The Covid-19 pandemic meant that independent candidates, including home educated young people, were not only denied access to the 2020 exams they had been working towards, but were also excluded from the alternative arrangements made for their schooled counterparts in the absence of predicted grade assessments by teachers or tutors. Many home educators incurred significant financial losses as well as missing out on qualifications and university places they had worked hard for. In other words, they were effectively ‘cancelled’ along with their exams.
In July 2020, the Centre for Social Mobility, University of Exeter, submitted the following written evidence to Westminster’s Education Select Committee:
Although it focuses on England and Wales, it mirrors the ‘exclusion’ experienced by elective home educating families in Scotland which we highlighted in our Home Truths research report published in March 2020.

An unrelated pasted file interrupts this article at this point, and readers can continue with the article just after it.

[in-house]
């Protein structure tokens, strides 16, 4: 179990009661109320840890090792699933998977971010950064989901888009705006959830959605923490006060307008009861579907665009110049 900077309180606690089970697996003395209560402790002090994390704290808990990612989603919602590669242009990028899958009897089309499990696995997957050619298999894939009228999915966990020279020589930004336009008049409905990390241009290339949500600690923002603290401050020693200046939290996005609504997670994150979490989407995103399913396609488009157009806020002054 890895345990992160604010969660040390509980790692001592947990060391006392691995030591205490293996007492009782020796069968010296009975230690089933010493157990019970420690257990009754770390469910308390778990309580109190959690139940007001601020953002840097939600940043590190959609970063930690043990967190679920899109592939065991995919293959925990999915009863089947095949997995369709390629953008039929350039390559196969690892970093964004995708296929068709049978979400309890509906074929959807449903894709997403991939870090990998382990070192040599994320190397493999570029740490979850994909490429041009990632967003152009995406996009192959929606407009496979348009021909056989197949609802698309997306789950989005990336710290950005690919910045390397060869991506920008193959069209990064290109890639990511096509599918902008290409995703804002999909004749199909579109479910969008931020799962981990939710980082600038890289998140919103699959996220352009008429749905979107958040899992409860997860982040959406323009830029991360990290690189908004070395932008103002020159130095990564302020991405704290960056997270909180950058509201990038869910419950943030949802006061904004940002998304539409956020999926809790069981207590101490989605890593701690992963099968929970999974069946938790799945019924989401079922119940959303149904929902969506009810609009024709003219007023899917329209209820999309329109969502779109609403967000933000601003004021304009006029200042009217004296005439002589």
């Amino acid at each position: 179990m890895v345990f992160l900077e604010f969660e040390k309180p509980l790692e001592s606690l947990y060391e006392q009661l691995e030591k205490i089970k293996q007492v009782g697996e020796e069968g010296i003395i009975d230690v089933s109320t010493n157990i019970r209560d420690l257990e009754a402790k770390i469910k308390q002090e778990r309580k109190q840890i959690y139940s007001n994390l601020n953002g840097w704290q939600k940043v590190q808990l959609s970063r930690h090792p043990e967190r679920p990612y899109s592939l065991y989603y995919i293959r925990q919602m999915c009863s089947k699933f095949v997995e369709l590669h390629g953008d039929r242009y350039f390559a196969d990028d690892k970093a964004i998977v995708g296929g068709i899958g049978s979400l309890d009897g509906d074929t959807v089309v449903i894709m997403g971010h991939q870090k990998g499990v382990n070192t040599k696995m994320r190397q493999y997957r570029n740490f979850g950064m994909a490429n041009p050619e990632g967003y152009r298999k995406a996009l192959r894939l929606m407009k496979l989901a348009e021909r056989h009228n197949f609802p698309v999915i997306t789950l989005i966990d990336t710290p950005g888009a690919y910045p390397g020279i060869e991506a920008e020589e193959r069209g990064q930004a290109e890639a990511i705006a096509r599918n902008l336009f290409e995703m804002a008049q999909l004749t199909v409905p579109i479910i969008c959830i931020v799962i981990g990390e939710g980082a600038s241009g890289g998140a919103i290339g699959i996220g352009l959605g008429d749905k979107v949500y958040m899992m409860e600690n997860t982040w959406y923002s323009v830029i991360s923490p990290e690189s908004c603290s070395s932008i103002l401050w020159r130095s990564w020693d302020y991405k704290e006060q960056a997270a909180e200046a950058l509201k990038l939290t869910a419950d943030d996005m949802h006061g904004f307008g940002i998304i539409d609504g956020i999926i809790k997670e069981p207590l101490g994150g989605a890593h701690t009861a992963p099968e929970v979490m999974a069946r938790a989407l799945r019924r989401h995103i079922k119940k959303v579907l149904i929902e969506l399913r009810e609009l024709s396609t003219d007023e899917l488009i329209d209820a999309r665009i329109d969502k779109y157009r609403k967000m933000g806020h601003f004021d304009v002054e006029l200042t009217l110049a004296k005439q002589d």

For previous comment on 2020 exams, see:
Scotland’s Deputy First Minster and Cabinet Secretary for Education John Swinney has now announced the cancellation of National 5 exams in 2021, although Highers are apparently set to go ahead, albeit later than usual:
Scottish National 5 exams to be cancelled in 2021 (BBC, 7 October 2020)
But all is not lost. There are many other options for home educated young people in the UK to gain qualifications of equivalent value to the school variety through independent study, including via the Open University and American programmes. Alternative routes to qualification are regularly discussed on our forum where members share their experiences of pursuing different options. Indeed we are past masters at scoring penalty shots through constantly moving goalposts!
“Where were the ‘support’ soundbites when thousands of #homeeducated young people were denied access to exams as independent candidates and the system failed to include them in alternative assessment arrangements?” #homeed https://t.co/zJbx32gmWe
— Home Education Forums (@homeedforums) October 8, 2020